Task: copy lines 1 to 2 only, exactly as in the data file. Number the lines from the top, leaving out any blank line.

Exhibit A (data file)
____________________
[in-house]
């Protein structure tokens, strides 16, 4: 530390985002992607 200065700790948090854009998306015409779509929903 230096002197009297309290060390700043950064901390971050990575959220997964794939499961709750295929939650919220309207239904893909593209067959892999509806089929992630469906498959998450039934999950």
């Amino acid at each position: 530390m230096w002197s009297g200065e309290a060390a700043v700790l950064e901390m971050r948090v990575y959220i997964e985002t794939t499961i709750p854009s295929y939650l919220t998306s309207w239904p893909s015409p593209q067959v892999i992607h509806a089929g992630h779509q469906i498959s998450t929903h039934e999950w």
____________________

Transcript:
[in-house]
């Protein structure tokens, strides 16, 4: 530390985002992607 200065700790948090854009998306015409779509929903 230096002197009297309290060390700043950064901390971050990575959220997964794939499961709750295929939650919220309207239904893909593209067959892999509806089929992630469906498959998450039934999950």